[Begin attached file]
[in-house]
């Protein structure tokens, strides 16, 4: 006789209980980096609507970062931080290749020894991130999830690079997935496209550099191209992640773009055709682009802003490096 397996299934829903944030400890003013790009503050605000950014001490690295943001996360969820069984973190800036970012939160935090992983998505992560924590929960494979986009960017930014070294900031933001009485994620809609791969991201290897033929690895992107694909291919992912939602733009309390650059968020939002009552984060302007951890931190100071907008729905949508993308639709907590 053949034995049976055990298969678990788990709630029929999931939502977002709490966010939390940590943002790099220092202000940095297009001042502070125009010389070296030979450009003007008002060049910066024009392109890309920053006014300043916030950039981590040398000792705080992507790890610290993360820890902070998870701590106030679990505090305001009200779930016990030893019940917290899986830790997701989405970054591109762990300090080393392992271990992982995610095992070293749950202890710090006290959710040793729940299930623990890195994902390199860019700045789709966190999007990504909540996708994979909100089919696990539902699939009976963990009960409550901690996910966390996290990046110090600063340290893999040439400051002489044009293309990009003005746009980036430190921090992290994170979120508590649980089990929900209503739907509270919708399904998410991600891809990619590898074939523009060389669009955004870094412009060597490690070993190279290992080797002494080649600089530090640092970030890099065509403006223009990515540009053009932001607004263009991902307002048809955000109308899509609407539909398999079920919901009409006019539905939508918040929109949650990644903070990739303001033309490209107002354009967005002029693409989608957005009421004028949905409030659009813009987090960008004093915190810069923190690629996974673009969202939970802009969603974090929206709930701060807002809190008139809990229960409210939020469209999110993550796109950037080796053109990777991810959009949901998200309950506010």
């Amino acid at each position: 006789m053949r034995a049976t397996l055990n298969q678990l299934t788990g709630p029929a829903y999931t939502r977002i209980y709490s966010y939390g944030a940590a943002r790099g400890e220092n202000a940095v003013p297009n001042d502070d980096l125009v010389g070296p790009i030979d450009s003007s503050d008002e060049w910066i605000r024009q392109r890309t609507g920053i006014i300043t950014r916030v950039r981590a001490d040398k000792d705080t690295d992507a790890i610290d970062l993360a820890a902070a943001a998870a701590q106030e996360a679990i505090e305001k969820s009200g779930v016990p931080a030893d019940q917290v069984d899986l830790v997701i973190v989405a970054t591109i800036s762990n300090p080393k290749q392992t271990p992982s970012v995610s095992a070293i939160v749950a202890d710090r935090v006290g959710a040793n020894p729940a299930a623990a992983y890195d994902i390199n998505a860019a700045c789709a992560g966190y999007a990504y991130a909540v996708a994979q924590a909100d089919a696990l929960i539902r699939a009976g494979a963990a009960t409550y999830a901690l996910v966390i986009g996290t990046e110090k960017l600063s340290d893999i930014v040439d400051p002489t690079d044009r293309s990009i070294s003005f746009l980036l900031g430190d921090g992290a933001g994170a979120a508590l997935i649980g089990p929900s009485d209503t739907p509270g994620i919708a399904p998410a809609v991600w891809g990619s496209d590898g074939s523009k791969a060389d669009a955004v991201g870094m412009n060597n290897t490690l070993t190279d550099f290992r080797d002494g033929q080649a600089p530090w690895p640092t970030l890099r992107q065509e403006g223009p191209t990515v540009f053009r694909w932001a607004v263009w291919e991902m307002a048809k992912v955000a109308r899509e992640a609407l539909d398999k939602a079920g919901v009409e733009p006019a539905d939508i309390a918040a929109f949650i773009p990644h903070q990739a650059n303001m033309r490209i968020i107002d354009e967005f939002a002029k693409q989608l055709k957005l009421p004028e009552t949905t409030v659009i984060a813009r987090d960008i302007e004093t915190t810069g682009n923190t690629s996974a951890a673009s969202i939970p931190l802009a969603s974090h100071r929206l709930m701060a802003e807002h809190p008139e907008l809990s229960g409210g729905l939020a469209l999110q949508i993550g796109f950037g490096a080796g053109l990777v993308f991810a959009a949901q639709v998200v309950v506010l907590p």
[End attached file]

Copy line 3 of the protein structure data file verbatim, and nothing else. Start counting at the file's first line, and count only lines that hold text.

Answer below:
């Amino acid at each position: 006789m053949r034995a049976t397996l055990n298969q678990l299934t788990g709630p029929a829903y999931t939502r977002i209980y709490s966010y939390g944030a940590a943002r790099g400890e220092n202000a940095v003013p297009n001042d502070d980096l125009v010389g070296p790009i030979d450009s003007s503050d008002e060049w910066i605000r024009q392109r890309t609507g920053i006014i300043t950014r916030v950039r981590a001490d040398k000792d705080t690295d992507a790890i610290d970062l993360a820890a902070a943001a998870a701590q106030e996360a679990i505090e305001k969820s009200g779930v016990p931080a030893d019940q917290v069984d899986l830790v997701i973190v989405a970054t591109i800036s762990n300090p080393k290749q392992t271990p992982s970012v995610s095992a070293i939160v749950a202890d710090r935090v006290g959710a040793n020894p729940a299930a623990a992983y890195d994902i390199n998505a860019a700045c789709a992560g966190y999007a990504y991130a909540v996708a994979q924590a909100d089919a696990l929960i539902r699939a009976g494979a963990a009960t409550y999830a901690l996910v966390i986009g996290t990046e110090k960017l600063s340290d893999i930014v040439d400051p002489t690079d044009r293309s990009i070294s003005f746009l980036l900031g430190d921090g992290a933001g994170a979120a508590l997935i649980g089990p929900s009485d209503t739907p509270g994620i919708a399904p998410a809609v991600w891809g990619s496209d590898g074939s523009k791969a060389d669009a955004v991201g870094m412009n060597n290897t490690l070993t190279d550099f290992r080797d002494g033929q080649a600089p530090w690895p640092t970030l890099r992107q065509e403006g223009p191209t990515v540009f053009r694909w932001a607004v263009w291919e991902m307002a048809k992912v955000a109308r899509e992640a609407l539909d398999k939602a079920g919901v009409e733009p006019a539905d939508i309390a918040a929109f949650i773009p990644h903070q990739a650059n303001m033309r490209i968020i107002d354009e967005f939002a002029k693409q989608l055709k957005l009421p004028e009552t949905t409030v659009i984060a813009r987090d960008i302007e004093t915190t810069g682009n923190t690629s996974a951890a673009s969202i939970p931190l802009a969603s974090h100071r929206l709930m701060a802003e807002h809190p008139e907008l809990s229960g409210g729905l939020a469209l999110q949508i993550g796109f950037g490096a080796g053109l990777v993308f991810a959009a949901q639709v998200v309950v506010l907590p």